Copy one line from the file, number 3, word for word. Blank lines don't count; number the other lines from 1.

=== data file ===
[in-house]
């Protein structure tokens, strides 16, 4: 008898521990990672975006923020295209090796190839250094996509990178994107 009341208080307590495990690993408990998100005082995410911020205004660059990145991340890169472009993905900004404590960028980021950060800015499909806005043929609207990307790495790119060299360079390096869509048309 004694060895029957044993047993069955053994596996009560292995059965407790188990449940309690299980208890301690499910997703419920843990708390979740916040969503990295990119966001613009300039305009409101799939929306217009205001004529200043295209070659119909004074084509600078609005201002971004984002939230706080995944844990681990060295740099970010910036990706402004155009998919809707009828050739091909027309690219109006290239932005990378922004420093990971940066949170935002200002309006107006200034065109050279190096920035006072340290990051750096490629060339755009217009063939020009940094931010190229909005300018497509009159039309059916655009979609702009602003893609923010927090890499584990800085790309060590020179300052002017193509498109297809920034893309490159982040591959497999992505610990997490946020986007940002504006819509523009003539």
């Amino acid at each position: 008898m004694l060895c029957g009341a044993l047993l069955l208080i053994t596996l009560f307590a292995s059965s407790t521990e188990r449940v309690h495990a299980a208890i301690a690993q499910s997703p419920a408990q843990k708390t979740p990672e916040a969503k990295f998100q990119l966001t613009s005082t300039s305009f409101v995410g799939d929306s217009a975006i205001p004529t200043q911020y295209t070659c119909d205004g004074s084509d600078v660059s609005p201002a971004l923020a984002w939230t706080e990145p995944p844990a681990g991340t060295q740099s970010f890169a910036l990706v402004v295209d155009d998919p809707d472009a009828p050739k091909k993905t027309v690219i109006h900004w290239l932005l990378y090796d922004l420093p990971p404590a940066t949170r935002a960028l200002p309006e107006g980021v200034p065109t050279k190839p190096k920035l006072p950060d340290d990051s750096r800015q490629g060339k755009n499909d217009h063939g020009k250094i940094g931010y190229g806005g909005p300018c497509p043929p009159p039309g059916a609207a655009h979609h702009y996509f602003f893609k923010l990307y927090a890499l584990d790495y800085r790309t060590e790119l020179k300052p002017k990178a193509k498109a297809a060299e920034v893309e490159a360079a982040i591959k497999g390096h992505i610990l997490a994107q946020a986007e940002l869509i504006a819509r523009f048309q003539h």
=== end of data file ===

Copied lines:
């Amino acid at each position: 008898m004694l060895c029957g009341a044993l047993l069955l208080i053994t596996l009560f307590a292995s059965s407790t521990e188990r449940v309690h495990a299980a208890i301690a690993q499910s997703p419920a408990q843990k708390t979740p990672e916040a969503k990295f998100q990119l966001t613009s005082t300039s305009f409101v995410g799939d929306s217009a975006i205001p004529t200043q911020y295209t070659c119909d205004g004074s084509d600078v660059s609005p201002a971004l923020a984002w939230t706080e990145p995944p844990a681990g991340t060295q740099s970010f890169a910036l990706v402004v295209d155009d998919p809707d472009a009828p050739k091909k993905t027309v690219i109006h900004w290239l932005l990378y090796d922004l420093p990971p404590a940066t949170r935002a960028l200002p309006e107006g980021v200034p065109t050279k190839p190096k920035l006072p950060d340290d990051s750096r800015q490629g060339k755009n499909d217009h063939g020009k250094i940094g931010y190229g806005g909005p300018c497509p043929p009159p039309g059916a609207a655009h979609h702009y996509f602003f893609k923010l990307y927090a890499l584990d790495y800085r790309t060590e790119l020179k300052p002017k990178a193509k498109a297809a060299e920034v893309e490159a360079a982040i591959k497999g390096h992505i610990l997490a994107q946020a986007e940002l869509i504006a819509r523009f048309q003539h």